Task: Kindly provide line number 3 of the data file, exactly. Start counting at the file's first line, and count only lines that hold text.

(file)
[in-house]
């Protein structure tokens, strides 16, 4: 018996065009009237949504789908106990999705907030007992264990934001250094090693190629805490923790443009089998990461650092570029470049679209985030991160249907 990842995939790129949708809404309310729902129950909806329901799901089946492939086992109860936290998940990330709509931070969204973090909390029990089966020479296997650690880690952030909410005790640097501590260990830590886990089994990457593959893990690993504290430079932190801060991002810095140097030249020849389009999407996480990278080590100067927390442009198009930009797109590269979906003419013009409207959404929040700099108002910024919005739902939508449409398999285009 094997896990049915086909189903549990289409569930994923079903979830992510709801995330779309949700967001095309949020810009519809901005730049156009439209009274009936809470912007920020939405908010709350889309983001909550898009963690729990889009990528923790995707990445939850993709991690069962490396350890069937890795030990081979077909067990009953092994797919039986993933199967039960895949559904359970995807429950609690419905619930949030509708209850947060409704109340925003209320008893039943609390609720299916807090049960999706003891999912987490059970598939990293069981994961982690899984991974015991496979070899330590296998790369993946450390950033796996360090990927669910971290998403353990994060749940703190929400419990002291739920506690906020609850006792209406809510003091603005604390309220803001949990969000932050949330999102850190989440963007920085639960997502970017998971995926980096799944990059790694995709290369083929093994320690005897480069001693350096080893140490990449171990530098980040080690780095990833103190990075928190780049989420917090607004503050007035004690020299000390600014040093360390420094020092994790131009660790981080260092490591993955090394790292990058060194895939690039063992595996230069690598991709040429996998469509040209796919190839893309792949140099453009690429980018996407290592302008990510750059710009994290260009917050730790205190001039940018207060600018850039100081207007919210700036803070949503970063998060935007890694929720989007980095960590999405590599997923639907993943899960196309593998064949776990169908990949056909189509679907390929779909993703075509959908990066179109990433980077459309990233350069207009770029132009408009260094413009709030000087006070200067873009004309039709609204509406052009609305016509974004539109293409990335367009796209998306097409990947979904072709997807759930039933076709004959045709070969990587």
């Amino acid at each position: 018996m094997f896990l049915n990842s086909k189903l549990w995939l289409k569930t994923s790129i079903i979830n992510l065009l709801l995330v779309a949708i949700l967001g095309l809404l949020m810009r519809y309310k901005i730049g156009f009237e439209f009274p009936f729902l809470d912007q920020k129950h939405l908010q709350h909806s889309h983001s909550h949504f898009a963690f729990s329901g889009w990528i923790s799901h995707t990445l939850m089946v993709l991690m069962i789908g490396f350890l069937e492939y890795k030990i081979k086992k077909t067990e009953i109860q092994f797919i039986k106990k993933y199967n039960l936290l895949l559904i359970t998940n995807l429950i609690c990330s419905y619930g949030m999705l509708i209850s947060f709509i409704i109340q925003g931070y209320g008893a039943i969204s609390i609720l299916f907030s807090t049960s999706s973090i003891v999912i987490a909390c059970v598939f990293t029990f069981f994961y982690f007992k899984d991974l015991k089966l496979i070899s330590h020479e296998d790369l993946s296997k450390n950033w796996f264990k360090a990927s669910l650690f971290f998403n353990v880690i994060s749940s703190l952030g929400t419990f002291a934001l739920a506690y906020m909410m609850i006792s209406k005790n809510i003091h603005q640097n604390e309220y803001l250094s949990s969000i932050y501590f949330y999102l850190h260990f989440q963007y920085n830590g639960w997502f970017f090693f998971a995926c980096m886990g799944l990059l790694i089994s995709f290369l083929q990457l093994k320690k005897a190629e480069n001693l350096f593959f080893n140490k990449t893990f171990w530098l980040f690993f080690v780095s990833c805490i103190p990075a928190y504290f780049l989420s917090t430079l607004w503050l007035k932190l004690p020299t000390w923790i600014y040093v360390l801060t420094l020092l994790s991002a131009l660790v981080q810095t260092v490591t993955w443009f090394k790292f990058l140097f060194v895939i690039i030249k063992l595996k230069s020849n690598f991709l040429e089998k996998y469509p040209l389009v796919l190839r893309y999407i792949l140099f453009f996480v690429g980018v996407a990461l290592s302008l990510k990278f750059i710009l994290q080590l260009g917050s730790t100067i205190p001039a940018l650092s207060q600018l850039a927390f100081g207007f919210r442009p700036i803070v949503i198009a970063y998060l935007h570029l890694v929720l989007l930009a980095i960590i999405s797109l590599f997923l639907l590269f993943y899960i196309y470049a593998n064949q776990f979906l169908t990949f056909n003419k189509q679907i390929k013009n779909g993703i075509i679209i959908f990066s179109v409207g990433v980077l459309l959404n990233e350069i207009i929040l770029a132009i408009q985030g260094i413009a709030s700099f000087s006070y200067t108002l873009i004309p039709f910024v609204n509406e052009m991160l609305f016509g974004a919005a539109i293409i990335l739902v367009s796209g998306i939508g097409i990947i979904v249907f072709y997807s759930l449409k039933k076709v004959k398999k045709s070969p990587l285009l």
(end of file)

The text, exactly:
């Amino acid at each position: 018996m094997f896990l049915n990842s086909k189903l549990w995939l289409k569930t994923s790129i079903i979830n992510l065009l709801l995330v779309a949708i949700l967001g095309l809404l949020m810009r519809y309310k901005i730049g156009f009237e439209f009274p009936f729902l809470d912007q920020k129950h939405l908010q709350h909806s889309h983001s909550h949504f898009a963690f729990s329901g889009w990528i923790s799901h995707t990445l939850m089946v993709l991690m069962i789908g490396f350890l069937e492939y890795k030990i081979k086992k077909t067990e009953i109860q092994f797919i039986k106990k993933y199967n039960l936290l895949l559904i359970t998940n995807l429950i609690c990330s419905y619930g949030m999705l509708i209850s947060f709509i409704i109340q925003g931070y209320g008893a039943i969204s609390i609720l299916f907030s807090t049960s999706s973090i003891v999912i987490a909390c059970v598939f990293t029990f069981f994961y982690f007992k899984d991974l015991k089966l496979i070899s330590h020479e296998d790369l993946s296997k450390n950033w796996f264990k360090a990927s669910l650690f971290f998403n353990v880690i994060s749940s703190l952030g929400t419990f002291a934001l739920a506690y906020m909410m609850i006792s209406k005790n809510i003091h603005q640097n604390e309220y803001l250094s949990s969000i932050y501590f949330y999102l850190h260990f989440q963007y920085n830590g639960w997502f970017f090693f998971a995926c980096m886990g799944l990059l790694i089994s995709f290369l083929q990457l093994k320690k005897a190629e480069n001693l350096f593959f080893n140490k990449t893990f171990w530098l980040f690993f080690v780095s990833c805490i103190p990075a928190y504290f780049l989420s917090t430079l607004w503050l007035k932190l004690p020299t000390w923790i600014y040093v360390l801060t420094l020092l994790s991002a131009l660790v981080q810095t260092v490591t993955w443009f090394k790292f990058l140097f060194v895939i690039i030249k063992l595996k230069s020849n690598f991709l040429e089998k996998y469509p040209l389009v796919l190839r893309y999407i792949l140099f453009f996480v690429g980018v996407a990461l290592s302008l990510k990278f750059i710009l994290q080590l260009g917050s730790t100067i205190p001039a940018l650092s207060q600018l850039a927390f100081g207007f919210r442009p700036i803070v949503i198009a970063y998060l935007h570029l890694v929720l989007l930009a980095i960590i999405s797109l590599f997923l639907l590269f993943y899960i196309y470049a593998n064949q776990f979906l169908t990949f056909n003419k189509q679907i390929k013009n779909g993703i075509i679209i959908f990066s179109v409207g990433v980077l459309l959404n990233e350069i207009i929040l770029a132009i408009q985030g260094i413009a709030s700099f000087s006070y200067t108002l873009i004309p039709f910024v609204n509406e052009m991160l609305f016509g974004a919005a539109i293409i990335l739902v367009s796209g998306i939508g097409i990947i979904v249907f072709y997807s759930l449409k039933k076709v004959k398999k045709s070969p990587l285009l």